The refugee/migrant crisis, improving the reporting of science stories and the future of journalism in a post-Snowden world are all on the agenda at the 10th News Assembly in Berlin on 26 – 27 October.
The Assembly, at the Berlin Congress Centre, will open with a Keynote speech from Twitter’s former Head of News Vivian Schiller who will discuss the seismic challenges and opportunities facing the news organisations today.
A panel discussion on journalism in the post-Snowden era, will hear from former M15 intelligence officer Annie Machon and Der Spiegel journalist Marcel Rosenbach who has co-authored books on Wikileaks and the NSA. Evan Light, the founder of the portable Snowden archives, and Dr. Vian Bakir author and guest editor of International Journal of Press/Politics will also be on the panel. They’ll discuss how Wikileaks has changed the way journalism is practised and the way journalists communicate with and protect their sources. The debate will also focus on the changed relationship of journalists with the authorities and the risk posed to freedom of the press.
“There are all sorts of people who pose a threat to the Press and to our sources- criminal organisations, corporations, political parties, armed factions, the mega-wealthy, and law firms and the private investigators that they hire," says panel moderator Alan Pearce author of ‘Deep Web for Journalists: Comms, Counter- Surveillance, Search’. "Most corporations have their own intelligence units. They want to know what their competitors are up to. They want to know who is asking awkward questions about them and who is leaking secrets. And they will be very happy to read your next story about them before you even publish it."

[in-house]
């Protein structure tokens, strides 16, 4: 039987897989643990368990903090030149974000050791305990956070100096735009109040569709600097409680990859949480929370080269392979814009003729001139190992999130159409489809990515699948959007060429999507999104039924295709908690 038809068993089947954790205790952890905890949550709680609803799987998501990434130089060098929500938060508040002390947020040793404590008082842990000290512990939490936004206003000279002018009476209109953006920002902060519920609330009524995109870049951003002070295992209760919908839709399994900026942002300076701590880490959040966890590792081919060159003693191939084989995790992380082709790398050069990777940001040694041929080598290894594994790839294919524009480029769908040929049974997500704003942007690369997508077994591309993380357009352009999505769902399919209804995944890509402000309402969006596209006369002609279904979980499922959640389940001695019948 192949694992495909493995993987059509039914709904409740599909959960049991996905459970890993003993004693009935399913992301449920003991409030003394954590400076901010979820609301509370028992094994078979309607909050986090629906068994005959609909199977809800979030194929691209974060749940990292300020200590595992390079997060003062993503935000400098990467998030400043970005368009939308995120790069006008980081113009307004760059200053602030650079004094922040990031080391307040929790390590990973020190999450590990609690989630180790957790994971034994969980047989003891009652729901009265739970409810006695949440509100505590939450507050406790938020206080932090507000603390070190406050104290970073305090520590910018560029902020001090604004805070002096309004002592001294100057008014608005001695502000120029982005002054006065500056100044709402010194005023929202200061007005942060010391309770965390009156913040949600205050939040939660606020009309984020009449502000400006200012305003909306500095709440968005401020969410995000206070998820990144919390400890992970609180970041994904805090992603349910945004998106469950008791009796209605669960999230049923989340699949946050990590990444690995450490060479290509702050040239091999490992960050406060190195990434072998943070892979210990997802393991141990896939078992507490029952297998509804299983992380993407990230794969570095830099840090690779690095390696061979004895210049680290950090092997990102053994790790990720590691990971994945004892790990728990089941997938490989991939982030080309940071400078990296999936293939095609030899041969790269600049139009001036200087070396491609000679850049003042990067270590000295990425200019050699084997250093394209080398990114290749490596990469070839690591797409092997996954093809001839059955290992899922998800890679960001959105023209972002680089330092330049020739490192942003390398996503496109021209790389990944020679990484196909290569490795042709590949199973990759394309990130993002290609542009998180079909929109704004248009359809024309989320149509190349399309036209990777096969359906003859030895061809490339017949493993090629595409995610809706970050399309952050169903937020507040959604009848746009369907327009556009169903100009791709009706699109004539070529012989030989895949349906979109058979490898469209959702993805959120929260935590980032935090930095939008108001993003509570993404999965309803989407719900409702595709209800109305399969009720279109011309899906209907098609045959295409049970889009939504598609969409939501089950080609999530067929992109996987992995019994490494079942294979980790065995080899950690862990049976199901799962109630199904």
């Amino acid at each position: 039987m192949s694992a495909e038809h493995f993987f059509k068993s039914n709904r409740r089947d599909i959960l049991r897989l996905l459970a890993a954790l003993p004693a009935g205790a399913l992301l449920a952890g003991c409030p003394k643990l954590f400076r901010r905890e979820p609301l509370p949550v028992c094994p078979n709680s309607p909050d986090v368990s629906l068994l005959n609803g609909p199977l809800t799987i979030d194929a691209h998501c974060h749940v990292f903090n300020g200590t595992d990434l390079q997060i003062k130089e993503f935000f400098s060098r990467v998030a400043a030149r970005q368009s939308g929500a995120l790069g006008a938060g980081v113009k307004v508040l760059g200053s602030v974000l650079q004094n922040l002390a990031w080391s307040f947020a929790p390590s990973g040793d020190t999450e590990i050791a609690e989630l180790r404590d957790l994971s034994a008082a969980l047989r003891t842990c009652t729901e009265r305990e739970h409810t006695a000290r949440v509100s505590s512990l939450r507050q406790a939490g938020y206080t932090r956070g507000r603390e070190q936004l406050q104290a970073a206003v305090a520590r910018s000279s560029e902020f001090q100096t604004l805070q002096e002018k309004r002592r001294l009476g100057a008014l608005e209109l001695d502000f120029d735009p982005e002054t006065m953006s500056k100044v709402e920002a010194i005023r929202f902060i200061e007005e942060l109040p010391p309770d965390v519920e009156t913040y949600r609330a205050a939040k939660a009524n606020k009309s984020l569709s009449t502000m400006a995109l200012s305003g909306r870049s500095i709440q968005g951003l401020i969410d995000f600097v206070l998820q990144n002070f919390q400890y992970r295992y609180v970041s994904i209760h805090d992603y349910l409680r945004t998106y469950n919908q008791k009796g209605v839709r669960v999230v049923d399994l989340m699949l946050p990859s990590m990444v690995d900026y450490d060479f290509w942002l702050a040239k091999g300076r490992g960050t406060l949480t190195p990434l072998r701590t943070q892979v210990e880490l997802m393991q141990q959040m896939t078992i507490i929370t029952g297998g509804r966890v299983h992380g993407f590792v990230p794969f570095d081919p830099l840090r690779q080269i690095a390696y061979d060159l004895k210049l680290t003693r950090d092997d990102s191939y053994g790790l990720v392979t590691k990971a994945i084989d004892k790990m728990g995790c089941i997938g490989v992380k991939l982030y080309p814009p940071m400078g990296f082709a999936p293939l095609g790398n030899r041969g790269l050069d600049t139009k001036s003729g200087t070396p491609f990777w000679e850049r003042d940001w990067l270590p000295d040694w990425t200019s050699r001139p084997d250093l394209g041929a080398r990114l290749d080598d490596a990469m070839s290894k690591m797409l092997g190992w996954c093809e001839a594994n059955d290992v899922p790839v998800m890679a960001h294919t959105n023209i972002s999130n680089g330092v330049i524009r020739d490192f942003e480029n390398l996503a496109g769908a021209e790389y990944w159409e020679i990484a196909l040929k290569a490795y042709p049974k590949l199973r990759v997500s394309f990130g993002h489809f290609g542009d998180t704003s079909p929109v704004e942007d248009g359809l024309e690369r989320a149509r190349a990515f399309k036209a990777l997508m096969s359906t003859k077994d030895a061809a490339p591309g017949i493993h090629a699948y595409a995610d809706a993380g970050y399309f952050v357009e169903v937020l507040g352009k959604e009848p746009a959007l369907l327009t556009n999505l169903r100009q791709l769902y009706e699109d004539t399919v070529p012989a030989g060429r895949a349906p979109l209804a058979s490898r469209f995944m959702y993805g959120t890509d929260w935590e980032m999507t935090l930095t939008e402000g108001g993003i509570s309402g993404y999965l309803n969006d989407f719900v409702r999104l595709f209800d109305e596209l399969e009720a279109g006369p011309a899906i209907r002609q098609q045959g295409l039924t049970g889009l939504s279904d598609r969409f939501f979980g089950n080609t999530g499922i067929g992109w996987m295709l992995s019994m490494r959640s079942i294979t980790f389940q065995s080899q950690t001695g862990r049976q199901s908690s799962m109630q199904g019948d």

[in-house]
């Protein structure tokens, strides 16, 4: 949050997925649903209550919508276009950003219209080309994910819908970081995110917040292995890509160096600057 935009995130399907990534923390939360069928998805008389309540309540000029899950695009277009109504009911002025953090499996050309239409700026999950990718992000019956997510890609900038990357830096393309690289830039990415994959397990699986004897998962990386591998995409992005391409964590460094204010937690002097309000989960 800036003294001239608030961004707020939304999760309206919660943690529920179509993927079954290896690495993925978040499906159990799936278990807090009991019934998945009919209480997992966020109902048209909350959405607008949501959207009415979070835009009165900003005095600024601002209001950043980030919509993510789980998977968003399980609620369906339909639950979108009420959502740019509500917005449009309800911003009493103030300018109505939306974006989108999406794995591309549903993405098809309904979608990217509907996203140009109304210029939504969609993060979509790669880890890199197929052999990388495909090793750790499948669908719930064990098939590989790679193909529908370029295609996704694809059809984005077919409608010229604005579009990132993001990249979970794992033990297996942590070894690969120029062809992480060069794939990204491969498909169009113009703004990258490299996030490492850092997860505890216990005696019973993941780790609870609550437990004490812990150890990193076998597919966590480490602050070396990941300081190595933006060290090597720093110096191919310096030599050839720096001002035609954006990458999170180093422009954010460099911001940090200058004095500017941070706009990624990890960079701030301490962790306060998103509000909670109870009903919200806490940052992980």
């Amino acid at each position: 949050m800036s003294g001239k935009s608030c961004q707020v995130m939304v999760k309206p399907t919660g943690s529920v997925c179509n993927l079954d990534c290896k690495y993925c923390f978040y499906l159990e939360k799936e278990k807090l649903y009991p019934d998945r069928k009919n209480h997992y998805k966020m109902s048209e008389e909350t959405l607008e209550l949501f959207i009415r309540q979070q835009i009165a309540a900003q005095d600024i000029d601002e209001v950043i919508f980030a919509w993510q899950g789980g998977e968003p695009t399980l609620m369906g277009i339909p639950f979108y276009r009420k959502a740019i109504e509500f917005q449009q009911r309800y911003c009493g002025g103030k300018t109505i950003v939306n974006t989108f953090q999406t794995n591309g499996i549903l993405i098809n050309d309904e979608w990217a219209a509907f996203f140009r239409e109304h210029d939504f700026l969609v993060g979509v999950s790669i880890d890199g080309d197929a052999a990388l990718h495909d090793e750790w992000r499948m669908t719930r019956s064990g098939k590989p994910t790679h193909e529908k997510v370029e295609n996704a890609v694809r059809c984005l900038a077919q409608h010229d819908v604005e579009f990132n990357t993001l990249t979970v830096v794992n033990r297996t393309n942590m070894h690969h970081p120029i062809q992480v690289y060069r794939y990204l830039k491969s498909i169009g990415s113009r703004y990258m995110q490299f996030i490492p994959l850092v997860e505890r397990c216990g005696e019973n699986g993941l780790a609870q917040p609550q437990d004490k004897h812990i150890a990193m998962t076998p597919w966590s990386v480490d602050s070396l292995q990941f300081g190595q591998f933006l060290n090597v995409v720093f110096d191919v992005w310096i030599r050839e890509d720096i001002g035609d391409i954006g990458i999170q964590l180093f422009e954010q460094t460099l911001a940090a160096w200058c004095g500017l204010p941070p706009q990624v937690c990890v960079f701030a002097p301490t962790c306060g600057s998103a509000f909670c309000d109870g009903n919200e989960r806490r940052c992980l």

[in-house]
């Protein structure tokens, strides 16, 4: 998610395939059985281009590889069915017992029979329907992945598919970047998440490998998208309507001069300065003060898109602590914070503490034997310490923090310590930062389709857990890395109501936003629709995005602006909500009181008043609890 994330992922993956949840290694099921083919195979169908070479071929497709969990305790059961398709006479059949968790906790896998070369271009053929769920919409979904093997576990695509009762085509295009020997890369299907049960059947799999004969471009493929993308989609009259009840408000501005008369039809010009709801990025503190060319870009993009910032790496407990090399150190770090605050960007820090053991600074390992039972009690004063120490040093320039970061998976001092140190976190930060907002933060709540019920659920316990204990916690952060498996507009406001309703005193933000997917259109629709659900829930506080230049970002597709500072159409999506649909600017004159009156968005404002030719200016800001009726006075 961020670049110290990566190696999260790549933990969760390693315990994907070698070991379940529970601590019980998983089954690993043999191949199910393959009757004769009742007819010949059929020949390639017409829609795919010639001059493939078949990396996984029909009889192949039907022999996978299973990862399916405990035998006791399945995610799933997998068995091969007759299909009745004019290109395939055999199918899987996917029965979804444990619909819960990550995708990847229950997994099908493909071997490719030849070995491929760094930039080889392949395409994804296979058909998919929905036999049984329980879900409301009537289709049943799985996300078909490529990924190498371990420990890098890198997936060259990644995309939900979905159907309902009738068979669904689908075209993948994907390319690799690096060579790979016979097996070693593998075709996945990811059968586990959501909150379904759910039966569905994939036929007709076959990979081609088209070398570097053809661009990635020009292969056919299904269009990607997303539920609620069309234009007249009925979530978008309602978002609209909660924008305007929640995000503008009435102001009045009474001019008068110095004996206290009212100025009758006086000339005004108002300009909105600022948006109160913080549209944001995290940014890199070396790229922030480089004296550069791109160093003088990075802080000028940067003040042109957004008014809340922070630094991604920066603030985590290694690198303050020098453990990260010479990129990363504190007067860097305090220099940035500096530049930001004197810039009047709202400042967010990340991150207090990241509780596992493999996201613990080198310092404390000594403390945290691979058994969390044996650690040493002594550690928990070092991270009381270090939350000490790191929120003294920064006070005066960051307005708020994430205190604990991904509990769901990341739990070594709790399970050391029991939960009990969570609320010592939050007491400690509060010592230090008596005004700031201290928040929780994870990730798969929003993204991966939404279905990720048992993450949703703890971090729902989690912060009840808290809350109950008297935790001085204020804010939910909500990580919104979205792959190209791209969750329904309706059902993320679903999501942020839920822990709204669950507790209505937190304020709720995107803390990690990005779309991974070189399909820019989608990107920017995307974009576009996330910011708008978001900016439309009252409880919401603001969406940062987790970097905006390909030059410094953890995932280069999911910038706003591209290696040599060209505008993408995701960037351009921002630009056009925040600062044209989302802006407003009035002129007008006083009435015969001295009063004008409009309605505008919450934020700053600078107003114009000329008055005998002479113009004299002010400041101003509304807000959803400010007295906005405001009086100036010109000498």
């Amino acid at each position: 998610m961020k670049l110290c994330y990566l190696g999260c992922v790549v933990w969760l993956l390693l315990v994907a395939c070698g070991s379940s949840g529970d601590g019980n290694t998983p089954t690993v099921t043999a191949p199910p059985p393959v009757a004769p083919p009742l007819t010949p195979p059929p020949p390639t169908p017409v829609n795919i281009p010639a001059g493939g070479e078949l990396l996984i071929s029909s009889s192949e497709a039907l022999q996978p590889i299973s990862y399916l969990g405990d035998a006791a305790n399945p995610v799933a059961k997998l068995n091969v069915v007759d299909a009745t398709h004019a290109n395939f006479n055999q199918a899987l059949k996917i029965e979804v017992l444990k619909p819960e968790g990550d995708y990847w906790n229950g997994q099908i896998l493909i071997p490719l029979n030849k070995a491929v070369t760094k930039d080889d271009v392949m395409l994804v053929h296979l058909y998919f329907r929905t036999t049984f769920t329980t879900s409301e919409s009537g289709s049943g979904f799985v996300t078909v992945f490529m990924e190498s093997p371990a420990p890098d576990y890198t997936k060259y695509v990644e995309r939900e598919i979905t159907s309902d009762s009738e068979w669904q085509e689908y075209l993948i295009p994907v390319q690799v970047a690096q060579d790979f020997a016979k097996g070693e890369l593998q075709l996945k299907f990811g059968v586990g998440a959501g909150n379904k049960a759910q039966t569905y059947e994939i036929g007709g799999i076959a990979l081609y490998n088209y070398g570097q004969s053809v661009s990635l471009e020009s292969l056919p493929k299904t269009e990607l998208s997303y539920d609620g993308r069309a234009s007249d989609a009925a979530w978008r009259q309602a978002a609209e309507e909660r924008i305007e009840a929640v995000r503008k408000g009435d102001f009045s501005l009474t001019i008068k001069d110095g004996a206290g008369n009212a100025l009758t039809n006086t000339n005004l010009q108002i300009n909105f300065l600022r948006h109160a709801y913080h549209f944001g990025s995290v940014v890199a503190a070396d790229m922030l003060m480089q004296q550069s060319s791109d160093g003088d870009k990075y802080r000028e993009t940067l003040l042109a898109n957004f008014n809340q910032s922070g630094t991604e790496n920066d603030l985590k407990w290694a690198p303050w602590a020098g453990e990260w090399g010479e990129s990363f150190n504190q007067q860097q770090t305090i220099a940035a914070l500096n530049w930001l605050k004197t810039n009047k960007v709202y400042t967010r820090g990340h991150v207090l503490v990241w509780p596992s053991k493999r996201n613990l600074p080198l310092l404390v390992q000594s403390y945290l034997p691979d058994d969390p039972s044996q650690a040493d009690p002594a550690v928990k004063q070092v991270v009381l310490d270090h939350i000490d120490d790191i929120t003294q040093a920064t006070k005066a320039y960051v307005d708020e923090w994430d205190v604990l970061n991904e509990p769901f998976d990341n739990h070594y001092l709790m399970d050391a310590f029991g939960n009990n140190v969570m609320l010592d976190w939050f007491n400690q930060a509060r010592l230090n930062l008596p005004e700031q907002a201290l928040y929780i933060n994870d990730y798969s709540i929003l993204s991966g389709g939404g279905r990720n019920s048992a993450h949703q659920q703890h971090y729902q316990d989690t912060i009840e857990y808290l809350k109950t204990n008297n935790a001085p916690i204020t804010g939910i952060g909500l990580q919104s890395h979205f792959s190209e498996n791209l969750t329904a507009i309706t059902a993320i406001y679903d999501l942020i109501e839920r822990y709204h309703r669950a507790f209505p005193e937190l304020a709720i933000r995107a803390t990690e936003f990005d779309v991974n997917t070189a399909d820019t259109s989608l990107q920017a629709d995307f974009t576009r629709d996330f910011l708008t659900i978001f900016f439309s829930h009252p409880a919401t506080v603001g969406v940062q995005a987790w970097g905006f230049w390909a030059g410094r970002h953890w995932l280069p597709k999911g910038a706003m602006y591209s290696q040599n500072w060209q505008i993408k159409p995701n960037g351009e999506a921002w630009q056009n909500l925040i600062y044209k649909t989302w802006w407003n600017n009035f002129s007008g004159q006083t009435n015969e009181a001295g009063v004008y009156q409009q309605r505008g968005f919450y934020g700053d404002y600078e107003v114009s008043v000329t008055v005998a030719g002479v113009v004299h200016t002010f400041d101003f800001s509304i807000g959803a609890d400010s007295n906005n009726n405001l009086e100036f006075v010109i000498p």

Professor Hans Rosling, from Gapminder a non-profit venture promoting sustainable global development, will put the refugee crisis into global perspective. His address will be followed by discussion with panellists including Melissa Fleming, spokesperson for the UNHCR, and from EBU Members ZDF news anchor Christian Sievers and ORF foreign correspondent Ernst Gelegs.
Astronaut Samantha Cristoforetti from the European Space Agency will address the issue of how to make the reporting of science more engaging. Among other highlights is an address by award-winning writer, broadcaster and TED-speaker, Carl Honoré on ‘The Slow Revolution: Putting the Brakes on Work, Life and the News’, and Michael Maness, Innovator-in-Residence at Harvard Business School discussing why legacy media organisations fail to change even in the face of a large disruption.
Assembly delegates will also be presented with the new Eurovision News Strategy. As the media landscape across the world undergoes fundamental change, with both challenges and opportunities, this strategic review of the news unit seeks to pinpoint the main trends and create a roadmap for the next two to three years. The aim is to be able to adapt to these trends and agilely meet future challenges and opportunities.
The News Assembly will also elect a new News Committee for a two-year mandate (2015-2017).
For more information, and to see the full agenda for the two-day event, click here.